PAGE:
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Publications of the Moment

Recognizing August 9, 2011 as
International Day of the World’s Indigenous People
the BDRC provides

a list of recent publications related to indigenous people in Bangladesh
some links to resources, recent news and additional information

I. List of recent publications (on indigenous people in Bangladesh)

  • Ahmed, Kawser (2010) “Defining 'Indigenous' in Bangladesh: International Law in Domestic Context”,
    International Journal on Minority and Group Rights, Vol. 17, No. 1, pp. 47-73.
  • Asian Development Bank (ADB) (2008) Bangladesh: Second Urban Governance and Infrastructure
    Improvement (Sector) Project (Manila, The Philippines: Asian Development Bank (ADB), Indigenous
    Peoples Planning Document, Draft for Review, January).
  • Asian Development Bank (ADB) (2010) BAN: Second Crop Diversification Project (Manila, The Philippines:
    Asian Development Bank (ADB), Indigenous People's Development Planning Document, Project No.
    40534-01 (January) Draft).
  • Bal, Ellen (2007) “Becoming the Garos of Bangladesh: Policies of Exclusion and the Ethnicisation of a
    ‘Tribal’ Minority”, South Asia: Journal of South Asian Studies, Vol. 30, No. 3 (December), pp. 439-455.
  • Bangladesh Society for the Enforcement of Human Rights (BSEHR) (2008) Legal and human rights of
    ethnic minorities in Bangladesh (Dhaka, Bangladesh: Bangladesh Society for the Enforcement of Human
    Rights (BSEHR)).
  • Chakma, Mangal Kumar; Pallab Chakma; and Makfie Farah (2009) “A Brief Account of the Human Rights
    Situation of the Indigenous Peoples in Bangladesh”, in: Asia Indigenous Peoples Pact (AIPP) Foundation
    (ed.) Indigenous Peoples’ Human Rights Report in Asia 2008: Bangladesh - Burma - Lao (Chiang Mai,
    Thailand: Asia Indigenous Peoples Pact (AIPP) Foundation), pp. 12-61.
  • Chowdhury, Afsan (2010) “Hindus in a Polarised Political Environment: Bangladesh’s Minority”, in: Rita
    Manchanda (ed.) States in Conflict with Their Minorities -- Challenges to Minority Rights in South Asia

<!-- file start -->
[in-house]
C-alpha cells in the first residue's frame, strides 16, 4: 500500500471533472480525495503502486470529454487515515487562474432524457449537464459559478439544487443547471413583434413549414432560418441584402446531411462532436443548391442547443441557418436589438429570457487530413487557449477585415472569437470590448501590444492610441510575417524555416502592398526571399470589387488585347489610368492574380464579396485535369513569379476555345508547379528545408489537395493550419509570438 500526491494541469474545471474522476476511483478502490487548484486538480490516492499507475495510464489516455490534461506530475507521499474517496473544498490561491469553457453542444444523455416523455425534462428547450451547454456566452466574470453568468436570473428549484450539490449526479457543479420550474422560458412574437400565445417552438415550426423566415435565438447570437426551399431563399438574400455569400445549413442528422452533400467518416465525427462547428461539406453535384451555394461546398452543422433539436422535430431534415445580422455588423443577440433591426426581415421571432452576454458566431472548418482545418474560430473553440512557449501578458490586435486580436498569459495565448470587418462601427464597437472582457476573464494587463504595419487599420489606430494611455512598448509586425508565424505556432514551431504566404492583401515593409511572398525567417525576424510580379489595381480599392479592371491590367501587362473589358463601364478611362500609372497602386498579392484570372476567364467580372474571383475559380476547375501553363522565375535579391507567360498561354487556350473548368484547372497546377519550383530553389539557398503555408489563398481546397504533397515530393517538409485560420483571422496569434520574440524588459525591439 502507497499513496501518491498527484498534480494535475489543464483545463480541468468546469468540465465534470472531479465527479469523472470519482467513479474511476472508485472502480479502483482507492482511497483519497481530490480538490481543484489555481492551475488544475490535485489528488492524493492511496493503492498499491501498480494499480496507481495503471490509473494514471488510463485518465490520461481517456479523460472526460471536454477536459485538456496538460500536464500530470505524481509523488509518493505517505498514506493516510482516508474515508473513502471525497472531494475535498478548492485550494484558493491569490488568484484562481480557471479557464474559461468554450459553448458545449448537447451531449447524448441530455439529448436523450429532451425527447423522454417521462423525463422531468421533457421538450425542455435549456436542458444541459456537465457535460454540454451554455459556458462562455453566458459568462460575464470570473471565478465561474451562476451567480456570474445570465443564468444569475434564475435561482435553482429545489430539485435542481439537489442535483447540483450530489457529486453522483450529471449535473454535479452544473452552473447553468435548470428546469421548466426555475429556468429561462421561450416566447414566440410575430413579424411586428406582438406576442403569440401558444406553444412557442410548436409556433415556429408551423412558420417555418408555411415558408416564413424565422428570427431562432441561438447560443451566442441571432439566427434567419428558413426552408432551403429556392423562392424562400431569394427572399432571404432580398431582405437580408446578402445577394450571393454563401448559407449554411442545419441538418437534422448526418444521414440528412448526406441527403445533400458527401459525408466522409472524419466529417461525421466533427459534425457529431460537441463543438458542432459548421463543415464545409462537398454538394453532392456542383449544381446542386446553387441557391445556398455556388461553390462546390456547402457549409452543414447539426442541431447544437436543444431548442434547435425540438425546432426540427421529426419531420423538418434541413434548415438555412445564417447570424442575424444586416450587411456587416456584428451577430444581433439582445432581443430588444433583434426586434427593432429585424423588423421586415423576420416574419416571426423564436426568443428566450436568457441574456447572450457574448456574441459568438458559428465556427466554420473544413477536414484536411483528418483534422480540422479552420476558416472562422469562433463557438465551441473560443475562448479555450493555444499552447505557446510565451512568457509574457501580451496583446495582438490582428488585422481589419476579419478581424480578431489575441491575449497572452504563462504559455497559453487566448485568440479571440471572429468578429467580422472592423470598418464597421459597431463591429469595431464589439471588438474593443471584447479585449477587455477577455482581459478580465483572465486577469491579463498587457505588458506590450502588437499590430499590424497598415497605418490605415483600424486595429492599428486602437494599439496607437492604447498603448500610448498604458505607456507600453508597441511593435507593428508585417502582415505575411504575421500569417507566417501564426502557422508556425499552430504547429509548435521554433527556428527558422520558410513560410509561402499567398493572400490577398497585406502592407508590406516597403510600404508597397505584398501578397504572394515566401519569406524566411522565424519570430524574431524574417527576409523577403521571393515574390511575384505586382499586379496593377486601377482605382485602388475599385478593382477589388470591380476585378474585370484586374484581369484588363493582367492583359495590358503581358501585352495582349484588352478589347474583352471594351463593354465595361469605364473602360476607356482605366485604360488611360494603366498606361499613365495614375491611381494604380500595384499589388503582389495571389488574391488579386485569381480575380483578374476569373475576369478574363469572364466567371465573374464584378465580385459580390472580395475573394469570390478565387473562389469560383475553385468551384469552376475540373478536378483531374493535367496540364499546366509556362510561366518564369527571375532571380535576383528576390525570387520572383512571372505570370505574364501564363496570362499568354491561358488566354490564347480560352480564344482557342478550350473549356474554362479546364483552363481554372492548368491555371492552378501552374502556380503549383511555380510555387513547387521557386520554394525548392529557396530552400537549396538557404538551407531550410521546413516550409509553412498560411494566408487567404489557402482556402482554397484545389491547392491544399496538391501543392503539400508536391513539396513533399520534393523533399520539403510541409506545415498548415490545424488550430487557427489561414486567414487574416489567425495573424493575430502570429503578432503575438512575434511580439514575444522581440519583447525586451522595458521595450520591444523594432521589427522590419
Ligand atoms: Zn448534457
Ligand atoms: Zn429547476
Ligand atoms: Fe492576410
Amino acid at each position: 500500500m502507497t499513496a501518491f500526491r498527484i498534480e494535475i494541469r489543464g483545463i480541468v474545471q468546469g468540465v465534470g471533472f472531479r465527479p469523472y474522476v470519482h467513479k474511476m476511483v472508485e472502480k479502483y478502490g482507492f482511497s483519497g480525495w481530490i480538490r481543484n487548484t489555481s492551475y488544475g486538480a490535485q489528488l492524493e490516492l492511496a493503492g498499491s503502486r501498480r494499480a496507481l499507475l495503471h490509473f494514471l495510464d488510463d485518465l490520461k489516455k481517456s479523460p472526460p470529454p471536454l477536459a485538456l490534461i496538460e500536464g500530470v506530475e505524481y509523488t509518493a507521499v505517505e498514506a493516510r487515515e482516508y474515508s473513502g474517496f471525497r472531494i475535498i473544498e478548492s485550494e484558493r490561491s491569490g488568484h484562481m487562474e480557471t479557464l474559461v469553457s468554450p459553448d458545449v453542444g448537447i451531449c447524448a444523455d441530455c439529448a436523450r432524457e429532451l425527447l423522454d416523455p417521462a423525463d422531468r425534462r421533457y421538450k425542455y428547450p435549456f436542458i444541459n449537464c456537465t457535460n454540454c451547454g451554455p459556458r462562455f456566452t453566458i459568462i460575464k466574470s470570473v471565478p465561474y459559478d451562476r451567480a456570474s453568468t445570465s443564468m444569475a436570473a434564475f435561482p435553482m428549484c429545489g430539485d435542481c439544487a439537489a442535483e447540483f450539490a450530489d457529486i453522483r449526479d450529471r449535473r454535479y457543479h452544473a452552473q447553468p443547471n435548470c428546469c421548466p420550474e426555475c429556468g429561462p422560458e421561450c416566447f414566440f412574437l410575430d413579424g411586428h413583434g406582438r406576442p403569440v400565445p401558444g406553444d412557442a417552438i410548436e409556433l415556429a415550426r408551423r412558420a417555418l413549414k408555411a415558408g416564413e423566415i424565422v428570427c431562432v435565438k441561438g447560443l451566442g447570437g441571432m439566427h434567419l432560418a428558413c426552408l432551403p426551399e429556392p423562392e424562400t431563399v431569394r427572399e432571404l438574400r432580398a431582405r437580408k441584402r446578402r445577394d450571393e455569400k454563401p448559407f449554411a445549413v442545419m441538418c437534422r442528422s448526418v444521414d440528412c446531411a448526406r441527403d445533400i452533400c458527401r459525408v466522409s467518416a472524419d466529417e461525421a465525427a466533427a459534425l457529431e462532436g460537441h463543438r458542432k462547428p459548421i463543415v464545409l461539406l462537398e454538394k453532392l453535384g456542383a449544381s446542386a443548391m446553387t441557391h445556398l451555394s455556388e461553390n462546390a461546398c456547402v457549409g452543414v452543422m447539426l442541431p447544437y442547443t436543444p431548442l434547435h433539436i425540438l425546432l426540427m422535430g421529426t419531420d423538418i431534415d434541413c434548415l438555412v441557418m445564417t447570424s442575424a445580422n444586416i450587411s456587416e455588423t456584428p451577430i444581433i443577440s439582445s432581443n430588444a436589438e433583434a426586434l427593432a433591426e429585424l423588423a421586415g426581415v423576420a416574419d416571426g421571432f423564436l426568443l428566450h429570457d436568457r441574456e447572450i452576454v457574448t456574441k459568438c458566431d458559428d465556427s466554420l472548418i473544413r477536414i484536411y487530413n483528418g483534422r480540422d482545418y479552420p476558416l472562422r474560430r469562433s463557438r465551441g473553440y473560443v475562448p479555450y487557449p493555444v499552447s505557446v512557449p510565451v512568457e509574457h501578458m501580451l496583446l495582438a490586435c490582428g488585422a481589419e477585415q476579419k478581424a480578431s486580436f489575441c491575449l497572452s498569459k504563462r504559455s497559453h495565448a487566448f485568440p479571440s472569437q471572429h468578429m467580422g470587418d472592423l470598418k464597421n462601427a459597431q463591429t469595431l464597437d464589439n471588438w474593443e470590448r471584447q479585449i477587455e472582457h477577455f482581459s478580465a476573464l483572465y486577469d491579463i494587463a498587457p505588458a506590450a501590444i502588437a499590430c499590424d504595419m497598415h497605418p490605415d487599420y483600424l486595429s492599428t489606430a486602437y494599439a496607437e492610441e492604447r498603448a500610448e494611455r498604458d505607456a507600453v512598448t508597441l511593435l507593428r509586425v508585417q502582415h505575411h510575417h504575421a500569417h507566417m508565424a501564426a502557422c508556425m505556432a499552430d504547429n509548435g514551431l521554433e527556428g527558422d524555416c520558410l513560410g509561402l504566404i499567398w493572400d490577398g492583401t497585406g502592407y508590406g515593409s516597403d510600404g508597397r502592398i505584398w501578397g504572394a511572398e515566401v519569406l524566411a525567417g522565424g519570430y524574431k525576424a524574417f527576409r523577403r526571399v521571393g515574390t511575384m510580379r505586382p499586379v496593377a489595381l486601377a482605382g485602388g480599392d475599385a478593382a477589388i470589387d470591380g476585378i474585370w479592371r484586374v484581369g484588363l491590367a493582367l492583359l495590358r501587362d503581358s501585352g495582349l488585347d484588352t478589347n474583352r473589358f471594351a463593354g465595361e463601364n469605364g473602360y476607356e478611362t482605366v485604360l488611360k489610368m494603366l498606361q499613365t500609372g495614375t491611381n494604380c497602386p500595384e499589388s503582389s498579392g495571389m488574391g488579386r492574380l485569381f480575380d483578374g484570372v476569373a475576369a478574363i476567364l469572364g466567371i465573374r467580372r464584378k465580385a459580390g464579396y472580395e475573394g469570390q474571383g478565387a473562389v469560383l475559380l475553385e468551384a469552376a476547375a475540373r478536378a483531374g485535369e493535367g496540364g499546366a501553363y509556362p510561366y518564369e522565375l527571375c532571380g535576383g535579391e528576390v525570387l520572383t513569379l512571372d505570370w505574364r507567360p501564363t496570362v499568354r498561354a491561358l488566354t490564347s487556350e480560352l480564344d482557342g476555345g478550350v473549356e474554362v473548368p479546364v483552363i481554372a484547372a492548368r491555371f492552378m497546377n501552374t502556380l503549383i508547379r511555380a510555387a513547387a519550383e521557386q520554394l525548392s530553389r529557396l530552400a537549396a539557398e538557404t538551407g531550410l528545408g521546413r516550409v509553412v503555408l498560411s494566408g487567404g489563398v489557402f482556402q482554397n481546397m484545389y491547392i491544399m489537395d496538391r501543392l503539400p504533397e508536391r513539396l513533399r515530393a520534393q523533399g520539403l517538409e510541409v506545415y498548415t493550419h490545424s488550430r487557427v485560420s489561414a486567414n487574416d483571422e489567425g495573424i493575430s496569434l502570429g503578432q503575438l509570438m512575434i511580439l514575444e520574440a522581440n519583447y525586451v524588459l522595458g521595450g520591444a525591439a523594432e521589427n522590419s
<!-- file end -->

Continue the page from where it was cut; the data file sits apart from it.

(New Delhi and Thousand Oaks: Sage Publications), Chapter 4.
  • Erni, Christian (2008) Concept of indigenous peoples in Asia : a resource book (Copenhagen, Denmark:
    International Work Group for Indigenous Affairs (IWGIA)).
  • Fredlund, Jessie (2007) “Indigenous women overcome multiple obstacles”, Geneva, Switzerland:
    International Labor Office, World of Work, No. 59 (April), pp. 8-11; available at: http://www.ilo.
  • Geiger, Danilo (2008) Frontier encounters: indigenous communities and settlers in Asia and Latin America
    (Copenhagen, Denmark: International Work Group for Indigenous Affairs (IWGIA)).
  • Government of the People's Republic of Bangladesh (GoB), Ministry of Local Government, Rural
    Development and Cooperatives--Local Government Engineering Department (2008) Preparing the
    Participatory Small-Scale Water Resources Project III (Manila, The Philippines: Asian Development Bank
    (ADB), Indigenous Peoples Development Planning Document (Draft), Project No. 39432 (October)).
  • Gunter, Bernhard G.; Atiq Rahman; and A. F. M. Ataur Rahman (2008) “How Vulnerable are Bangladesh’s
    Indigenous People to Climate Change?”, Falls Church, VA, USA: Bangladesh Development Research
    Center (BDRC), Bangladesh Development Research Working Paper Series (BDRWPS), BDRWPS No. 1
    (April); available at: http://www.bangladeshstudies. org/files/WPS_no1-rev2.pdf.
  • Internal Displacement Monitoring Centre (2009) Bangladesh: Indigenous people and religious minorities
    still affected by displacement (Geneva, Switzerland: Internal Displacement Monitoring Centre (IDMC),
    Norwegian Refugee Council, July); available at:
  • International Labour Office (2009) The ILO Convention on Indigenous and Tribal Populations, 1957 (No.
    107) and the laws of Bangladesh: a comparative review (Geneva, Switzerland: International Labour Office
  • Islam, Kabirul (2010) Indigenous People of Bangladesh (Rotterdam, The Netherlands: Viewbook B.V.;
    Photostory 2010); available at:
  • Jamil, Ishtiaq and Pranab Kumar Panday (2008) “The Elusive Peace Accord in the Chittagong Hill Tracts of
    Bangladesh and the Plight of the Indigenous People”, Commonwealth and Comparative Politics, Vol. 46,
    No. 4, pp. 464-489.
  • Kabir, Mohammed Mahbubul (2009) "Let's go back to go forward" : history and practice of schooling in the